Health and Human Services Secretary Kathleen Sebelius wrote an op-ed column for The Washington Post on Tuesday in defense of the Obama administration's efforts to "reform" health care. She wrote: "President Obama and I are working closely with Democrats and Republicans in the House and Senate and health care experts to make sure we get the details of health reform right. But we can't let the details distract us from the huge benefits that reform will bring."
So, the objective is all that matters, not the process by which we get there? The most important words on a contract may be in the small print. Secretary Sebelius tells us not to worry about such things, but trust your government leaders and anonymous "experts" and leave the rest to us. A growing number of Americans are saying "no thanks."
The details matter because they are about government deciding who gets treatment when they are sick and who does not, who lives and who dies. Are there any details more important than that? Why would anyone trust government with their health and life when there are so many things government already does poorly and inefficiently?
Sebelius and members of Congress are fanning out across the country, trying to defend a health care reform plan that is only partially written, unexplainable and still unread by many representatives and senators. In a joint appearance with Pennsylvania Senator Arlen Specter, Sebelius responded to shouts and catcalls from a skeptical audience at the Constitution Center in heavily Democratic Philadelphia. She said Specter shouldn't be criticized because the Senate's version of the bill has not yet been written. This takes hubris to a new level. It is one thing for a member of Congress to vote on legislation he hasn't read; it is quite another for government officials to ask for support of a bill that has not been written, at least in the Senate.
The attitude of the administration and supporters of its health care plan seems to be: "Take your medicine, and if you don't like it, or question its effectiveness, you will be sent to your room as punishment because we know better than you, even though 86 percent of you are perfectly happy with the health care you have now. Who are you to question us and our 'experts'?"
The more the public learns what is in the House bill, the less they like it. That's why the administration wants to rush this through Congress. The public mostly understands the need to reform the increasingly expensive current system. It just doesn't like the administration's plan.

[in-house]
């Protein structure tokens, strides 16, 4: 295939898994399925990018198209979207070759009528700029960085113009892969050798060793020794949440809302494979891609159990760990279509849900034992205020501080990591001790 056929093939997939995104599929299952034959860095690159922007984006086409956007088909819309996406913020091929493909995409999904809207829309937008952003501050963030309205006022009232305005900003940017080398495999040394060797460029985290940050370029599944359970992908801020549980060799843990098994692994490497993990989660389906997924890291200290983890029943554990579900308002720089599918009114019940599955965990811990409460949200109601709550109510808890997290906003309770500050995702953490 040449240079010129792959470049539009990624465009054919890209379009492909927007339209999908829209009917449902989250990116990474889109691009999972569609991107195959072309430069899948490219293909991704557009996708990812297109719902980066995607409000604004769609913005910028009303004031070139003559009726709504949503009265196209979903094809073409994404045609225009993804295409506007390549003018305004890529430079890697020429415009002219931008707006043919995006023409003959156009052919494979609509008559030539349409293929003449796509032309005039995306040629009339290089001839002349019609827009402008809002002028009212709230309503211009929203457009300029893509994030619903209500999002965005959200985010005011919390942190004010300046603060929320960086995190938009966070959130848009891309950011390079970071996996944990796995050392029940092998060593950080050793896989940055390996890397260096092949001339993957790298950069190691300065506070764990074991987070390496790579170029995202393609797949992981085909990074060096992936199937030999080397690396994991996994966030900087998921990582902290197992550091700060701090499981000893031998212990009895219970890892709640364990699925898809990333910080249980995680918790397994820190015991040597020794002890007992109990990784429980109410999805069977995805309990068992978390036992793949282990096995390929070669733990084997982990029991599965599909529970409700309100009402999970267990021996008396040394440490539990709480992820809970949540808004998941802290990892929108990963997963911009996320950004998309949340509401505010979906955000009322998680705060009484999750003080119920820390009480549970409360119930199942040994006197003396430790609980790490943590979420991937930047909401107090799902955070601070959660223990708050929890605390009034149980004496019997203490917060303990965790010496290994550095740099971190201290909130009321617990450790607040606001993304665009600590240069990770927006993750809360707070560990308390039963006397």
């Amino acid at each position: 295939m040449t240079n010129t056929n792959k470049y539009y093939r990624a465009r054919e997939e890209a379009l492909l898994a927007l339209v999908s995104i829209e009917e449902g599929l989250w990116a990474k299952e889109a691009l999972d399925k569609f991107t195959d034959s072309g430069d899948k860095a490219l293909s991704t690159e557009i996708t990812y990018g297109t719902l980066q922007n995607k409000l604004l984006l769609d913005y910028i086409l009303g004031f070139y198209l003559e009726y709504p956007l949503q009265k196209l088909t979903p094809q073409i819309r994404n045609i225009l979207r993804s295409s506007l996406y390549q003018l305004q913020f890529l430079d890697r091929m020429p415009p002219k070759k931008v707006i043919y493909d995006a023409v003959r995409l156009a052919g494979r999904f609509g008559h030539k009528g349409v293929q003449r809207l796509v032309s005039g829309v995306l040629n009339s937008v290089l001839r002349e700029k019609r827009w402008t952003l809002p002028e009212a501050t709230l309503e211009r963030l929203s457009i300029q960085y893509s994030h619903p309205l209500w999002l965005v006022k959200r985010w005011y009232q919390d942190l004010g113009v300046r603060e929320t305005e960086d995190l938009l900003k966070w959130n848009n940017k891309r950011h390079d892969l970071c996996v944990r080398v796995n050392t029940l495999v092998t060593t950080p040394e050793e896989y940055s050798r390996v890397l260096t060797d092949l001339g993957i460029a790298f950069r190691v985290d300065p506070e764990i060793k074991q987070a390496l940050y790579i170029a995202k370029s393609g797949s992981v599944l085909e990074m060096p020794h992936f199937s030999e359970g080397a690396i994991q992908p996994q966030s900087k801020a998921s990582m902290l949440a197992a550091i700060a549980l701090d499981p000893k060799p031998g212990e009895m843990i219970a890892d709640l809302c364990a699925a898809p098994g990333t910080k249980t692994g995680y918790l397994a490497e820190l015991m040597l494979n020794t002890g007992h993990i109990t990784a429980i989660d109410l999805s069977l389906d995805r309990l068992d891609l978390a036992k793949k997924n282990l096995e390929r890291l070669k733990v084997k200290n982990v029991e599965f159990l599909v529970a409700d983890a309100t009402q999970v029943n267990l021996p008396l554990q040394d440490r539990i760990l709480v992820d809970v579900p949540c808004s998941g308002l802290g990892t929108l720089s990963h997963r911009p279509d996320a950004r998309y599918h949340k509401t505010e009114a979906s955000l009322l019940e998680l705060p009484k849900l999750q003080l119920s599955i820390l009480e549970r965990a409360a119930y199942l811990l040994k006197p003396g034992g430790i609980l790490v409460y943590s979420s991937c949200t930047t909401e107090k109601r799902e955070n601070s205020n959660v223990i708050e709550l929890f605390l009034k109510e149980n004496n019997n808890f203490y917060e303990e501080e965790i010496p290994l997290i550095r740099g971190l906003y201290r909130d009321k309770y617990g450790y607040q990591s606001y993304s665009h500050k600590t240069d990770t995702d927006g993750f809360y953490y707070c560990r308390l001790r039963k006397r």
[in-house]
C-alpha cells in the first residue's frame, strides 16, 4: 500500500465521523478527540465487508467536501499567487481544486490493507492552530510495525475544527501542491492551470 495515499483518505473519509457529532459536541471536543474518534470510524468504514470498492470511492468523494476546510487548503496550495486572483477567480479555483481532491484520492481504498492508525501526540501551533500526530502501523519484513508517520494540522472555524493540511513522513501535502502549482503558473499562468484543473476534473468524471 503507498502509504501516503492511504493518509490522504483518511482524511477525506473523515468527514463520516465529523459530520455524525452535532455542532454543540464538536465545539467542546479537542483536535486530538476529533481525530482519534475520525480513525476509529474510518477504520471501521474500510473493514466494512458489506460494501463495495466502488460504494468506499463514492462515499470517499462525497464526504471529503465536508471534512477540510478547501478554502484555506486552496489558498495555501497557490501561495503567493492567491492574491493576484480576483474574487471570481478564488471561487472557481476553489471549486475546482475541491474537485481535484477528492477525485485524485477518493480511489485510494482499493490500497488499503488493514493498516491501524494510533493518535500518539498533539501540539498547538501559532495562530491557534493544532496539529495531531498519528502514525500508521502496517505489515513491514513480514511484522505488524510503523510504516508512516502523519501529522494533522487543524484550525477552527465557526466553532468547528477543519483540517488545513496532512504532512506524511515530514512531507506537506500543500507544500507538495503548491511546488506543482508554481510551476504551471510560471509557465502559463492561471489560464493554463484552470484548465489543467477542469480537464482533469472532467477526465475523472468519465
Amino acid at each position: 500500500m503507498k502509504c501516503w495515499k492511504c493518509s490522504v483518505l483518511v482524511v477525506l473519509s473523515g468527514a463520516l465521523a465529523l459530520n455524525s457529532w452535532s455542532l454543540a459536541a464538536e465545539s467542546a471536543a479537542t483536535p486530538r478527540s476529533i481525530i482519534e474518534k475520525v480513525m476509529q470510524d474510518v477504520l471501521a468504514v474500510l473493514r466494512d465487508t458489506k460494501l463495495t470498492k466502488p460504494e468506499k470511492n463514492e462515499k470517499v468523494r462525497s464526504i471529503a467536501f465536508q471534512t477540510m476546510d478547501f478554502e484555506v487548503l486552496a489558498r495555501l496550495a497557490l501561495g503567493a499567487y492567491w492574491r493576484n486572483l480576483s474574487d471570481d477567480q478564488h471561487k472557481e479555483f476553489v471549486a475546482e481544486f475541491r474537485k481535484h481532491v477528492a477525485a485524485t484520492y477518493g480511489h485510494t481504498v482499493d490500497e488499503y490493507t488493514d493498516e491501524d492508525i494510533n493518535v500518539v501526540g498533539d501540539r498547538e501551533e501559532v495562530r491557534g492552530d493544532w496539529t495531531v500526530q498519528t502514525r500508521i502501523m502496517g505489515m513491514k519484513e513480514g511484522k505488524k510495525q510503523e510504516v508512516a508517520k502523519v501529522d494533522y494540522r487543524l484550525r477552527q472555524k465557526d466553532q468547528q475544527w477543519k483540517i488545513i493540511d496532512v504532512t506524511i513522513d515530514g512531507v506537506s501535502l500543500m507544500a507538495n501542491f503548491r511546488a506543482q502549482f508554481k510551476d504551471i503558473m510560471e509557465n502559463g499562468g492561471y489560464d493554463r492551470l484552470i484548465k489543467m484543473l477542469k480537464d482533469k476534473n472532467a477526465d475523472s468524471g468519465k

There are other proposals that would achieve the end of reform while preserving the high-quality treatment that is the envy of the world and simultaneously affirming deeply held American values. It is no mystery what needs to be done to reduce costs and improve health delivery services.
As Rick Scott, chairman of Conservatives for Patients' Rights, has noted, "Americans want lower health care costs, not a government-run system. And there are several reforms we can do immediately to lower costs that won't cost a dime, (such as) allowing insurers to compete across state lines, requiring doctors and hospitals to post their rates and results to allow consumers to shop around, and creating one standardized reimbursement form for all insurers." Allowing employees to choose among several insurance policies (a choice available to federal workers, including Congress) would let individuals tailor policies to their needs, instead of forcing them to accept a one-size-fits-all policy. That, too, would reduce costs.
A grassroots uprising defeated the Bush administration's ill-conceived attempts at "comprehensive immigration reform." The groundswell against nationalized health care may have a similar end. If the liberal Democratic congressional leadership forces a bill through anyway, Republicans may have the issue they have been looking for to help them take back at least the House of Representatives in the 2010 election and to stop this "risky scheme" and other "out of the mainstream" programs.